Published 12:00 am Saturday, October 22, 2011

By Karissa Minn
EAST SPENCER — The new administrator of East Spencer says he’s looking forward to helping the town focus its goals and overcome its challenges.
Mayor John Cowan and the East Spencer Board of Aldermen named Macon Sammons Jr. as the new town administrator on Oct. 5.
“Considering his extensive education and experience in public management, in my opinion Mr. Sammons will be a major asset for the Town of East Spencer,” Cowan said in a written statement.
Sammons has more than 30 years of experience as a county and city manager, mostly in North Carolina and Virginia.
He said he decided to come to East Spencer because he saw a “series of challenges” that he wants to help the town overcome.
“East Spencer certainly has opportunities,” Sammons said. “Most of them involve clearing hurdles that take some effort and collaboration between the board and staff.”
Each community has its own unique challenges, he said, and East Spencer is no different. But there are common principles that can be applied to any town or county.
First, Sammons has asked that the board set up a planning retreat to look toward the future. He said board members liked the idea and talked about scheduling the retreat for March.
“When a board sets goals, objectives and priorities, it’s like giving a roadmap to the manager,” Sammons said. “It’s really, really helpful to know where the consensus is and… which things are important and which things are not.”
He said he knows already that economic development and community redevelopment are significant needs for the town. Sammons hopes to address dilapidated buildings in East Spencer and encourage businesses to locate there.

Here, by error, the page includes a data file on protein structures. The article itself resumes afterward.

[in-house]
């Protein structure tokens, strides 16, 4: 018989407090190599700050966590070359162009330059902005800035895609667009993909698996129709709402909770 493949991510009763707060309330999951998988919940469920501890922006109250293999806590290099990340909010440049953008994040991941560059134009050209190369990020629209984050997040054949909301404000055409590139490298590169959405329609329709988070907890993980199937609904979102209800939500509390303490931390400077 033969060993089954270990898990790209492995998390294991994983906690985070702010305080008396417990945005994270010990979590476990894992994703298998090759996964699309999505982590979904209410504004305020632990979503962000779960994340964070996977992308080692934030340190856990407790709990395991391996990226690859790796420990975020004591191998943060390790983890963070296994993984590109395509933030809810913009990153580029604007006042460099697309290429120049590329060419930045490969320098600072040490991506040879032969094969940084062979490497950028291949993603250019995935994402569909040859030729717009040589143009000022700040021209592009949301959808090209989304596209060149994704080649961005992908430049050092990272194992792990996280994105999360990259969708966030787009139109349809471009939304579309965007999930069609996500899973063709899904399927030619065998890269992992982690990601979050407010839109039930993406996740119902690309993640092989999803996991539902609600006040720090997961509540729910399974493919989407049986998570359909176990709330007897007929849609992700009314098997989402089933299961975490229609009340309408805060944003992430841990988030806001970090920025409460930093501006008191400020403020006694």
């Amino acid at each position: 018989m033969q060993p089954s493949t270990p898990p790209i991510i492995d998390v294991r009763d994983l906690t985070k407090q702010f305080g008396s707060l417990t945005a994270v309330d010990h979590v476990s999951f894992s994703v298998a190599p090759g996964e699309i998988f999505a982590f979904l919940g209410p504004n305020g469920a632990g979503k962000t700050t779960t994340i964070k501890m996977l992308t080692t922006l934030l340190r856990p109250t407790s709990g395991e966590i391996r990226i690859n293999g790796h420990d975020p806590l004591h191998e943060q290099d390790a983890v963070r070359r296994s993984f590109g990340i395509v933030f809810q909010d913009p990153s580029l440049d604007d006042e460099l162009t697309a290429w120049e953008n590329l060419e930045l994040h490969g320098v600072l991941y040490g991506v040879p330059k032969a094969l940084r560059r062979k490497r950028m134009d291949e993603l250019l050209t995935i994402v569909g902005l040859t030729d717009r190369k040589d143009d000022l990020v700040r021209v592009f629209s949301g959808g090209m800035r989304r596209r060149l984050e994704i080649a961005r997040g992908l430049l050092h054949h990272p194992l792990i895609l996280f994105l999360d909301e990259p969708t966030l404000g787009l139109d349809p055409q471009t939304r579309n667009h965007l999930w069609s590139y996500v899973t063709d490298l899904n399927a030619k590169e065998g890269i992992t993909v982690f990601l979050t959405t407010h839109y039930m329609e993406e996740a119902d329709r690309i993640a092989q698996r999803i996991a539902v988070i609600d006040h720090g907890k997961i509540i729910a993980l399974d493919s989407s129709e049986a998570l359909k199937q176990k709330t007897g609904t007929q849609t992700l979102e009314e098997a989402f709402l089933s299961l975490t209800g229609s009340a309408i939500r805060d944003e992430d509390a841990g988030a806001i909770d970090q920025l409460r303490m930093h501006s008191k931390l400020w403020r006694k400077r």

“I anticipate that we will be seeking to partner with our neighbors in a variety of ways,” he said. “I’m a big believer that cooperation and partnerships are key, especially in today’s world of economic downturn.”
Working with the county shouldn’t be a problem for Sammons, he said, because he already knows Rowan County Manager Gary Page. The two used to head up neighboring counties.
Sammons also wants to encourage partnerships within East Spencer, which he said is important in a small town with limited staff.
East Spencer currently uses a mayor-council form of government. The board of aldermen makes both policy and management decisions, and the town administrator’s authority and duties are set by the board, not state law as with a manager.
Sammons said he is most familiar with a council-manager form of government, in which the town manager hires and fires employees, prepares the budget and supervises all town departments.
But his role in East Spencer to carry out the board’s will and policies, Sammons said. He said he wants to find out from town officials what their priorities and objectives are.
“Developing a clear picture of what we want for East Spencer is key,” Sammons said. “We’ve got to allow a little bit of time for that to evolve, and I’ll look mostly to the board of aldermen to paint that picture for me.”
He said he wants to work with the board to help improve the town’s finances, its communication and its local community.
By the time Sammons leaves the town, he said, he hopes East Spencer residents “will feel a measure of added pride… and a sense of our future potential.”
East Spencer aldermen said they’re eager to work with Sammons and see how his knowledge can help the town progress.
“I think the town can really benefit from the experience that Mr. Sammons brings to us,” Mayor Pro Tem Phronice Johnson said in a written statement.
Sammons served as county manager of Surry County for about five years and most recently as the interim general manager of the Handy Sanitary District in Davidson County. Earlier, he served as manager of Goochland, Allegany, Franklin and Fluvanna Counties in Virginia and has had management positions at St. Mary’s, Ga., Deerfield Beach, Fla., and Lynchburg, Va.
He holds a liberal arts degree from the College of William & Mary and a master’s degree in planning and management from Virginia Tech.
Sammons lives in Mount Airy with his wife Candace and has a daughter Katherine in Nashville. He is Episcopalian and lists history, reading, cycling and traveling among his hobbies and interests.
Contact reporter Karissa Minn at 704-797-4222.
Facebook: Karissa.SalisburyPost